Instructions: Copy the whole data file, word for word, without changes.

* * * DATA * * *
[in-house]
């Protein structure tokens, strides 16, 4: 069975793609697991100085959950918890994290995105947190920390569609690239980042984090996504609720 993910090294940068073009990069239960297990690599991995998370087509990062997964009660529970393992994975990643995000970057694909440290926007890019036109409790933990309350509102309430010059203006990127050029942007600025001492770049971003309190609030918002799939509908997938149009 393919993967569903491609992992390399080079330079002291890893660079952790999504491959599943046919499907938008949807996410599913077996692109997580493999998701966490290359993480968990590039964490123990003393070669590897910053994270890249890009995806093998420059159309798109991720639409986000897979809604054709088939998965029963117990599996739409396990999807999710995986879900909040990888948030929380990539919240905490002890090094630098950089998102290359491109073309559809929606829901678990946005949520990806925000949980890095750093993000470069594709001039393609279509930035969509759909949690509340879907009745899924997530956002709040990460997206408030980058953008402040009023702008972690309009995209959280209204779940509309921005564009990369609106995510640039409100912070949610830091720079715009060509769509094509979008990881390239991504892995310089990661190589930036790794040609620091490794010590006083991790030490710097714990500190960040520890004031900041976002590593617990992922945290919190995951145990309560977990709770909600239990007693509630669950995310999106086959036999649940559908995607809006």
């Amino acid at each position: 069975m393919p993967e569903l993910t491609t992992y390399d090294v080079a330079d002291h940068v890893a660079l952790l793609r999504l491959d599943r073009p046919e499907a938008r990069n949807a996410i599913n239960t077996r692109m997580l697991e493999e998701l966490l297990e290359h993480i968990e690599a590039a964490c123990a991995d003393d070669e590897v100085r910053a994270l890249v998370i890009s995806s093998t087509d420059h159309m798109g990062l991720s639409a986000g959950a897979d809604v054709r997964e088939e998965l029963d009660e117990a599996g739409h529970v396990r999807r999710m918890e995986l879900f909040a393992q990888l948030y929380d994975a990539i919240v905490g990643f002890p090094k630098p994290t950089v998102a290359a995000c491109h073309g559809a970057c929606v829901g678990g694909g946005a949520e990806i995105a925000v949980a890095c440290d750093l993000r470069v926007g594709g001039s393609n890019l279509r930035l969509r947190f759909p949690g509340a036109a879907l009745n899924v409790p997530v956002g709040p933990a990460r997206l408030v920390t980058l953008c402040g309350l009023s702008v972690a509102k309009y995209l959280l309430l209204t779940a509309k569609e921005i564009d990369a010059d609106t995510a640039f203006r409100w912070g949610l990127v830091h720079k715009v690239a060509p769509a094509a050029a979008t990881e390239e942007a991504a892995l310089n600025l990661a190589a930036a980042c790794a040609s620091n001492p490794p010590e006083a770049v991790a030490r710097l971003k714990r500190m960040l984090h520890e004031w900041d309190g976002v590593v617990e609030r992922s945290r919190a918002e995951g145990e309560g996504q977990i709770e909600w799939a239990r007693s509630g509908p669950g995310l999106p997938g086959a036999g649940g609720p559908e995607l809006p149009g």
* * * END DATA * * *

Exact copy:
[in-house]
């Protein structure tokens, strides 16, 4: 069975793609697991100085959950918890994290995105947190920390569609690239980042984090996504609720 993910090294940068073009990069239960297990690599991995998370087509990062997964009660529970393992994975990643995000970057694909440290926007890019036109409790933990309350509102309430010059203006990127050029942007600025001492770049971003309190609030918002799939509908997938149009 393919993967569903491609992992390399080079330079002291890893660079952790999504491959599943046919499907938008949807996410599913077996692109997580493999998701966490290359993480968990590039964490123990003393070669590897910053994270890249890009995806093998420059159309798109991720639409986000897979809604054709088939998965029963117990599996739409396990999807999710995986879900909040990888948030929380990539919240905490002890090094630098950089998102290359491109073309559809929606829901678990946005949520990806925000949980890095750093993000470069594709001039393609279509930035969509759909949690509340879907009745899924997530956002709040990460997206408030980058953008402040009023702008972690309009995209959280209204779940509309921005564009990369609106995510640039409100912070949610830091720079715009060509769509094509979008990881390239991504892995310089990661190589930036790794040609620091490794010590006083991790030490710097714990500190960040520890004031900041976002590593617990992922945290919190995951145990309560977990709770909600239990007693509630669950995310999106086959036999649940559908995607809006």
């Amino acid at each position: 069975m393919p993967e569903l993910t491609t992992y390399d090294v080079a330079d002291h940068v890893a660079l952790l793609r999504l491959d599943r073009p046919e499907a938008r990069n949807a996410i599913n239960t077996r692109m997580l697991e493999e998701l966490l297990e290359h993480i968990e690599a590039a964490c123990a991995d003393d070669e590897v100085r910053a994270l890249v998370i890009s995806s093998t087509d420059h159309m798109g990062l991720s639409a986000g959950a897979d809604v054709r997964e088939e998965l029963d009660e117990a599996g739409h529970v396990r999807r999710m918890e995986l879900f909040a393992q990888l948030y929380d994975a990539i919240v905490g990643f002890p090094k630098p994290t950089v998102a290359a995000c491109h073309g559809a970057c929606v829901g678990g694909g946005a949520e990806i995105a925000v949980a890095c440290d750093l993000r470069v926007g594709g001039s393609n890019l279509r930035l969509r947190f759909p949690g509340a036109a879907l009745n899924v409790p997530v956002g709040p933990a990460r997206l408030v920390t980058l953008c402040g309350l009023s702008v972690a509102k309009y995209l959280l309430l209204t779940a509309k569609e921005i564009d990369a010059d609106t995510a640039f203006r409100w912070g949610l990127v830091h720079k715009v690239a060509p769509a094509a050029a979008t990881e390239e942007a991504a892995l310089n600025l990661a190589a930036a980042c790794a040609s620091n001492p490794p010590e006083a770049v991790a030490r710097l971003k714990r500190m960040l984090h520890e004031w900041d309190g976002v590593v617990e609030r992922s945290r919190a918002e995951g145990e309560g996504q977990i709770e909600w799939a239990r007693s509630g509908p669950g995310l999106p997938g086959a036999g649940g609720p559908e995607l809006p149009g």